Page last updated at 16:02 GMT, Wednesday, 9 September 2009 17:02 UK

Pink grasshopper found in marshes

Pink grasshopper (pic: Ben Lee)
The pink colouring is caused by a genetic mutation

An "unusual" pink grasshopper has been discovered during a wildlife event at a Devon nature reserve.

The insect was found by 11-year-old Daniel Tate at Seaton Marshes near Sidmouth.

He said he thought it was a flower until he saw it jump and then he realised it was a grasshopper.

The insect was later identified by wildlife officers as a young adult meadow grasshopper, which has been born pink through genetic mutation.

There is a chance it will live to reproduce and pass on its pink gene
James Chubb, East Devon Education Ranger

Daniel, who attended the "mini-beasts" event with his great grandfather, said: "I was looking for grasshoppers when I saw something pink.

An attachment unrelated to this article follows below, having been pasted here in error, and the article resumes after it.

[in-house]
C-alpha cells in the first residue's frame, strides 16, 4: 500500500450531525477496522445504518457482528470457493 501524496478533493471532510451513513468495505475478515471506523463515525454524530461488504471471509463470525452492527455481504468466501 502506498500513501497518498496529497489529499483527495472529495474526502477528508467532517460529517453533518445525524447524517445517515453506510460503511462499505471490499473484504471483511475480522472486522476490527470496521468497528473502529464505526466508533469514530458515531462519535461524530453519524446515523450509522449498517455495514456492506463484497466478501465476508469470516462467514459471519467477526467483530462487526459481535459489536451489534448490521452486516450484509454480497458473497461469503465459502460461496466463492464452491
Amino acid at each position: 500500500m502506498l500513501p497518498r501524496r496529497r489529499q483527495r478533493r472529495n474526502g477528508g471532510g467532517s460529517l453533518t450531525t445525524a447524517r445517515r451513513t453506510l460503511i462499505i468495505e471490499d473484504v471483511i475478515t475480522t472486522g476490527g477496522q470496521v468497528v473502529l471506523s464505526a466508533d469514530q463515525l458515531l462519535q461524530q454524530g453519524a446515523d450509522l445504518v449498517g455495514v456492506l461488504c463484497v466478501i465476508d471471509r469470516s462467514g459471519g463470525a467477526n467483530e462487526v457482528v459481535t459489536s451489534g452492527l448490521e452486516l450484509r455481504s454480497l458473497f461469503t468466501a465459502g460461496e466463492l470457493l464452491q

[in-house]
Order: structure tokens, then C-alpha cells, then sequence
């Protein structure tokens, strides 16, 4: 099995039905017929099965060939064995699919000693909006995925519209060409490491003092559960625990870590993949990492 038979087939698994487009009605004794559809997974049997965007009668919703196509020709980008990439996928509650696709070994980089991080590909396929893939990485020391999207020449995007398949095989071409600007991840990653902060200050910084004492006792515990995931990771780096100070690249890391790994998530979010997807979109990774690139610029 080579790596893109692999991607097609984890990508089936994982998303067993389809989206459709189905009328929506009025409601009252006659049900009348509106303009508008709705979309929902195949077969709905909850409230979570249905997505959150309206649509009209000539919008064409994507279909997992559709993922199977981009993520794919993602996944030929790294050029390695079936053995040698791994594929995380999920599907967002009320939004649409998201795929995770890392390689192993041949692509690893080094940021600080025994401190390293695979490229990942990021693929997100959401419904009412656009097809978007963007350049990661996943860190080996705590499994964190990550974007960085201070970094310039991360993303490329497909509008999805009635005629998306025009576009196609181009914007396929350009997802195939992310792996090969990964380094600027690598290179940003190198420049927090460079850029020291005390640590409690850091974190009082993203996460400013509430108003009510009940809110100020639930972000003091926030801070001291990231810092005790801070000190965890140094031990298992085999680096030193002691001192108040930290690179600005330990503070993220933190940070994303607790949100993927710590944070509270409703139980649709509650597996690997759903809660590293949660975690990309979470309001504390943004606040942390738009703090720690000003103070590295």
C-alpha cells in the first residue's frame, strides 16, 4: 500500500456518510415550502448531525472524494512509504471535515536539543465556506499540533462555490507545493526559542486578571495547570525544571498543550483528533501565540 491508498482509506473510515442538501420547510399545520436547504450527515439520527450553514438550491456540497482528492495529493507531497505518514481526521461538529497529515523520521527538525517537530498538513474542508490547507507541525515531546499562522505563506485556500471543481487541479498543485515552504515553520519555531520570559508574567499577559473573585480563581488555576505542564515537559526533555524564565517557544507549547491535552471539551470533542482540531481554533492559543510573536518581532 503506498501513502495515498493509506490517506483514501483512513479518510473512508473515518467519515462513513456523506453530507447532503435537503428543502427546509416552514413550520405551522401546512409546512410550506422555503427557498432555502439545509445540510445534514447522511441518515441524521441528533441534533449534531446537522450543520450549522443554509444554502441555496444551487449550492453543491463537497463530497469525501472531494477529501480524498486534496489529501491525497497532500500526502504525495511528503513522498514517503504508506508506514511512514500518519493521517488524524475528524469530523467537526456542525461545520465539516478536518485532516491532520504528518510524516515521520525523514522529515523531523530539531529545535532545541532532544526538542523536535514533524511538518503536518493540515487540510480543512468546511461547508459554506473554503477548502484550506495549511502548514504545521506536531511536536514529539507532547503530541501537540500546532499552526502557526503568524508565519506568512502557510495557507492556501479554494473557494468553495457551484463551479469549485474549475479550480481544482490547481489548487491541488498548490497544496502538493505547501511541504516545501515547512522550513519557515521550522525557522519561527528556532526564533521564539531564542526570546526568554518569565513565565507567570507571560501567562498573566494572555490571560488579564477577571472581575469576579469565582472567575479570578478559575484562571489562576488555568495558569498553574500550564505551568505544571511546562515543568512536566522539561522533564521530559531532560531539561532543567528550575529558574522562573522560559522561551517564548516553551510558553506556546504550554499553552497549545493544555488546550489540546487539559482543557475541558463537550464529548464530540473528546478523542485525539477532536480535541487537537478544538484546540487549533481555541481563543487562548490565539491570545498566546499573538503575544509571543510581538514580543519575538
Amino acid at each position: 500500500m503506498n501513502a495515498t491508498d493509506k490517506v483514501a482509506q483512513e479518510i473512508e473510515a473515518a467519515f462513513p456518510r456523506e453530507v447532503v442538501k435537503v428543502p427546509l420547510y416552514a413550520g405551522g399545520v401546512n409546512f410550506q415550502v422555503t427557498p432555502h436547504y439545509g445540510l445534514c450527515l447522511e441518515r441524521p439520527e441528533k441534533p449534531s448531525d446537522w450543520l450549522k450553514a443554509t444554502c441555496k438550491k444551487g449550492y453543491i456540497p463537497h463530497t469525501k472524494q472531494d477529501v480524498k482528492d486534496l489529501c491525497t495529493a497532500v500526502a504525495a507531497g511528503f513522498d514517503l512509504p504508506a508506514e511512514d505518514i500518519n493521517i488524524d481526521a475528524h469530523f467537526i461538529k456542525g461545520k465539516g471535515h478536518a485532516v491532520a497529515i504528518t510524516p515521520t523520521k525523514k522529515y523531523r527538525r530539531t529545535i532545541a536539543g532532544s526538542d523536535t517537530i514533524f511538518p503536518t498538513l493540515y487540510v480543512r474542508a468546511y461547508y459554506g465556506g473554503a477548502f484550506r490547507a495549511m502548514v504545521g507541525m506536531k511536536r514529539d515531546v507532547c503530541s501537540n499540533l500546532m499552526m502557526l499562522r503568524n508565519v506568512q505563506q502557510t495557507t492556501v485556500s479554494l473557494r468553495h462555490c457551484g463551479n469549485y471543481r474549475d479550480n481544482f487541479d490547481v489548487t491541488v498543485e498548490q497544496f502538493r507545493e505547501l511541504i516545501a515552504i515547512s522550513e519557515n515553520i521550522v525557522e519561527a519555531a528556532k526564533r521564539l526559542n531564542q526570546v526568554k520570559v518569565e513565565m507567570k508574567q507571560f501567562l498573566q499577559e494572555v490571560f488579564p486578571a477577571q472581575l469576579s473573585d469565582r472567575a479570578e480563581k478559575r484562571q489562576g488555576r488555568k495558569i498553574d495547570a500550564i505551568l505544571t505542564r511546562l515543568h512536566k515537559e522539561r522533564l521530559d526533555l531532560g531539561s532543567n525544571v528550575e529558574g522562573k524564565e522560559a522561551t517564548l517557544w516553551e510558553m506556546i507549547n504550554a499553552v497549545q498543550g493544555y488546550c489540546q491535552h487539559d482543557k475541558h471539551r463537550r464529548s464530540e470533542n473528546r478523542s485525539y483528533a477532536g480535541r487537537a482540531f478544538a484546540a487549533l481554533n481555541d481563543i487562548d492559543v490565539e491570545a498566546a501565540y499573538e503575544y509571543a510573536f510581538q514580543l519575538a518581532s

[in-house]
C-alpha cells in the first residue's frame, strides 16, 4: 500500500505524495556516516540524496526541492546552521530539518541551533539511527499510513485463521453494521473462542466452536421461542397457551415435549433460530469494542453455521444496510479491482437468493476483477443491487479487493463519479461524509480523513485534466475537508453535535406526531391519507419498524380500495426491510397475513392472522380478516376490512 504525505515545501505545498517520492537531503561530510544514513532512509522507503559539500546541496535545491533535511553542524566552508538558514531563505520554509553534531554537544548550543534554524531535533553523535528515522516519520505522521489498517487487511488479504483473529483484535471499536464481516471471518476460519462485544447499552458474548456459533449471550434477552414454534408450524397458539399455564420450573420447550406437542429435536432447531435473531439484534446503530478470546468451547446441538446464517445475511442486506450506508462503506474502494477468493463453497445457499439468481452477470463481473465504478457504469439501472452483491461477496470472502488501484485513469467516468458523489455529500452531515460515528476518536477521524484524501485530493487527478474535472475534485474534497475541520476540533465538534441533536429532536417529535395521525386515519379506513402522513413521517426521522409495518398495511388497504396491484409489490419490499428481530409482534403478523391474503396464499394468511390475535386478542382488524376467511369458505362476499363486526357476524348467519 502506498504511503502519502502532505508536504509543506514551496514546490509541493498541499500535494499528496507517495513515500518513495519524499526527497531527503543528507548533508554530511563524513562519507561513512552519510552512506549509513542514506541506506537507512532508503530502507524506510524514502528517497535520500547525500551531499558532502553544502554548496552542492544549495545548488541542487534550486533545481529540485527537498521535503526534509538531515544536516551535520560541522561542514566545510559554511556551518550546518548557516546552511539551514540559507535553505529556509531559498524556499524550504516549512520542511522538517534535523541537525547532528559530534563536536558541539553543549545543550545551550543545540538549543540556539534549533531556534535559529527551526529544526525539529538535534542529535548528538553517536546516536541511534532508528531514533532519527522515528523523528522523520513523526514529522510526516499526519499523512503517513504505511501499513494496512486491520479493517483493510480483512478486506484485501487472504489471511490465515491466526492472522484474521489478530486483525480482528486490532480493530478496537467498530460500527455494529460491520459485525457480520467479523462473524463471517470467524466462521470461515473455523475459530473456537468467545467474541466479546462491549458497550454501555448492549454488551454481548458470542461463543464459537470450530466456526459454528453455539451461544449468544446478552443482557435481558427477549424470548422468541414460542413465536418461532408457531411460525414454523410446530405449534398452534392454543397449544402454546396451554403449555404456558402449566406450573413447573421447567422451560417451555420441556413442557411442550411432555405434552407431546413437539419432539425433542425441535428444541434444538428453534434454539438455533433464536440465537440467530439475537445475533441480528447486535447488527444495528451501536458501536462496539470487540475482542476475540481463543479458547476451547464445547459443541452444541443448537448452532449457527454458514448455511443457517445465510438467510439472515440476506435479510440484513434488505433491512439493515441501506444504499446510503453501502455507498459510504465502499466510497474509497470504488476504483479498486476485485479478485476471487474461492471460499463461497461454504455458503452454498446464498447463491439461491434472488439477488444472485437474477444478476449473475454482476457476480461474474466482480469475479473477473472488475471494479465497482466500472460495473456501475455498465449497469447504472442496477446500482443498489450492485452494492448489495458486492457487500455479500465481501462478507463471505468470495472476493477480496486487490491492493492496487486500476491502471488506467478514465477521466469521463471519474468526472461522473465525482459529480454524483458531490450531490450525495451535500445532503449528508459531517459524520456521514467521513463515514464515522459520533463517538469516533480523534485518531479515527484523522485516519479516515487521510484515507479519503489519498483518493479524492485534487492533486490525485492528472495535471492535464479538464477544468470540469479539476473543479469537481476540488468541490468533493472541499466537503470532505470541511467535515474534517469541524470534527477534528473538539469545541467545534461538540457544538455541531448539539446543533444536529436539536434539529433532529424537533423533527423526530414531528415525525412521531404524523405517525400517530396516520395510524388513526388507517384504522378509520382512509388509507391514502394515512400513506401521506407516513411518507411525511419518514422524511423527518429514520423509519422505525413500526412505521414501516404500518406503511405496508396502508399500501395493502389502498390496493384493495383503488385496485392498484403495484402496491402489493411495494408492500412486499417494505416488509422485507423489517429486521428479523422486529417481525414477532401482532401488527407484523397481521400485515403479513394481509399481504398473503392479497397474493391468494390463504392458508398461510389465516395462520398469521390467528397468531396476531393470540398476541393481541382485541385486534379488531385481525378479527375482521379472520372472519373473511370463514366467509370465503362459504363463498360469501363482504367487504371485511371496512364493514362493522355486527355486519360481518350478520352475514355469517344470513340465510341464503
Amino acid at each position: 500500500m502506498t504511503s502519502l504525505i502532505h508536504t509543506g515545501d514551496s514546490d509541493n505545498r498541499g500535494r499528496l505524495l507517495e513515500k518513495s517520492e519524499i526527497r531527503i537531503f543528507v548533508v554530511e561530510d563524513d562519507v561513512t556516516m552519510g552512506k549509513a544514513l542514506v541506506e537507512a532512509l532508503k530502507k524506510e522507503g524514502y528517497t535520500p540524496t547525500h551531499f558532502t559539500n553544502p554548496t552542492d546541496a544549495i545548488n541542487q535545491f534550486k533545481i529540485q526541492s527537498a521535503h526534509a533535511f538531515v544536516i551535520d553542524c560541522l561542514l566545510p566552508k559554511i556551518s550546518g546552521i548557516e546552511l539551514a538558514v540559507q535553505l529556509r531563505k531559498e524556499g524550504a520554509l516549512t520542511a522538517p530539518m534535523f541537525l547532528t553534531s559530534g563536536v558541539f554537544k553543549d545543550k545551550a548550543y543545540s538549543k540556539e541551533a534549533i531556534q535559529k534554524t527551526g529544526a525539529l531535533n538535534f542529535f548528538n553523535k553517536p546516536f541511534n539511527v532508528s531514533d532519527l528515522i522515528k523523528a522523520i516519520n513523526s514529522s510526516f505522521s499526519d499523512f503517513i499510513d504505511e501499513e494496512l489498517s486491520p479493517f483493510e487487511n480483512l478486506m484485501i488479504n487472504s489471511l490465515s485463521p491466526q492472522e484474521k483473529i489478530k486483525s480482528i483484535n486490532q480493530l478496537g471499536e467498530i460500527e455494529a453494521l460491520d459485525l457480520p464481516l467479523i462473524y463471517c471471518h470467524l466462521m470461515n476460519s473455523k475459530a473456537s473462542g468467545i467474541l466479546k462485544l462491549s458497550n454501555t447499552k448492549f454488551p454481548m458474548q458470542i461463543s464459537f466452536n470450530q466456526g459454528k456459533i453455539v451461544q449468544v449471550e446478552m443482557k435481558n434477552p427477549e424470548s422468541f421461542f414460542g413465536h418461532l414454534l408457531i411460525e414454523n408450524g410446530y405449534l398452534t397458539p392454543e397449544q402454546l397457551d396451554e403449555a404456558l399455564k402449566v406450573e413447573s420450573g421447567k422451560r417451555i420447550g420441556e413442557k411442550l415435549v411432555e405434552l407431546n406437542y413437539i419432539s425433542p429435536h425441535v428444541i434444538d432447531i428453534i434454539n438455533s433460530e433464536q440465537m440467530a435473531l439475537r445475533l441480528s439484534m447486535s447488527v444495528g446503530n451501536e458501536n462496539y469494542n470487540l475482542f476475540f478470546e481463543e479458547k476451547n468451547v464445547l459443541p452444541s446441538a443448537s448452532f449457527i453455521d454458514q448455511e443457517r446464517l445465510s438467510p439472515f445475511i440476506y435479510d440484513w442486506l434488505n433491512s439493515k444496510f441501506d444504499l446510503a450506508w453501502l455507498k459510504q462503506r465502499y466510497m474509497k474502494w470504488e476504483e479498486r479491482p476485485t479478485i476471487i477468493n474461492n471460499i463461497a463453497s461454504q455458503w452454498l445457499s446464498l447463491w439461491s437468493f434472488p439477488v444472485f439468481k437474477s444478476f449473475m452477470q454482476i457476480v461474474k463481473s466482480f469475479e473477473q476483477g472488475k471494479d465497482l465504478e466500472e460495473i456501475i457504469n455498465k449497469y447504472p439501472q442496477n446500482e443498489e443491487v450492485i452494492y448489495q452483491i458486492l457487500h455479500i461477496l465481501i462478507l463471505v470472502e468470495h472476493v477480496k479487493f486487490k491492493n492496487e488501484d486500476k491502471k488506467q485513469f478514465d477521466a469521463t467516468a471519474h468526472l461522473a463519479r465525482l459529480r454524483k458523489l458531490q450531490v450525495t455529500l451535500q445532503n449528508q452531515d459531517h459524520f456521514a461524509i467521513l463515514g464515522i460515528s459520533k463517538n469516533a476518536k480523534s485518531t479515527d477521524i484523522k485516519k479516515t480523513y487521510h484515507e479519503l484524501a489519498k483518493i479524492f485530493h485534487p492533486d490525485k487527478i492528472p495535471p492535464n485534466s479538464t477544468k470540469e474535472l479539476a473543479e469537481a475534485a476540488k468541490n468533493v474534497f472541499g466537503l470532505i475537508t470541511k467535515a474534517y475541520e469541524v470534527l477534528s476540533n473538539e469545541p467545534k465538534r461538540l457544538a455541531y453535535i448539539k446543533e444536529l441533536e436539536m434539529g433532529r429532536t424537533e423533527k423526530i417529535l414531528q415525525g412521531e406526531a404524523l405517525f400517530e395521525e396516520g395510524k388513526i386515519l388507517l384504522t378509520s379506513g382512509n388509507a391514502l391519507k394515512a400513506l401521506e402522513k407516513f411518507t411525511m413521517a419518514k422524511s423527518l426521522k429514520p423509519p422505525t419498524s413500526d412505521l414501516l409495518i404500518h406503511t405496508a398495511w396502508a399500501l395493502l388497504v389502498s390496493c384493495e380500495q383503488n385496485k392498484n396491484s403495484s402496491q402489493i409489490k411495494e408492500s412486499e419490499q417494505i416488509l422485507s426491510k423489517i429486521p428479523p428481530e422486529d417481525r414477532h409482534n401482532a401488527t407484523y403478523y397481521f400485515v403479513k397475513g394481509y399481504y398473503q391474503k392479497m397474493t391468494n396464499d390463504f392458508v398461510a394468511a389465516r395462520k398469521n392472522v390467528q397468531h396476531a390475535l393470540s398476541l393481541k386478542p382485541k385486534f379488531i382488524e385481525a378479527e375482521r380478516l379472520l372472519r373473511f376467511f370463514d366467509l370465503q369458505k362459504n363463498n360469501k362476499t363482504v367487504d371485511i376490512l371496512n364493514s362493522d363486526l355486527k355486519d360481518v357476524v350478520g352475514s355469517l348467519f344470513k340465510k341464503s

"I thought it was a flower but I saw it moving, so I tried to catch it. It jumped and then I knew it was a grasshopper."

James Chubb, education ranger for East Devon District Council, said: "There are billions of meadow grasshoppers across England but this is the first pink one I have ever seen.

"It is caused by a genetic mutation in its reproductive cycle.

"It's almost a full adult, so if it has survived this long being bright pink there is a chance it will live to reproduce and pass on its pink gene."

He said grasshoppers of different colours were "unusual" but not unheard of.

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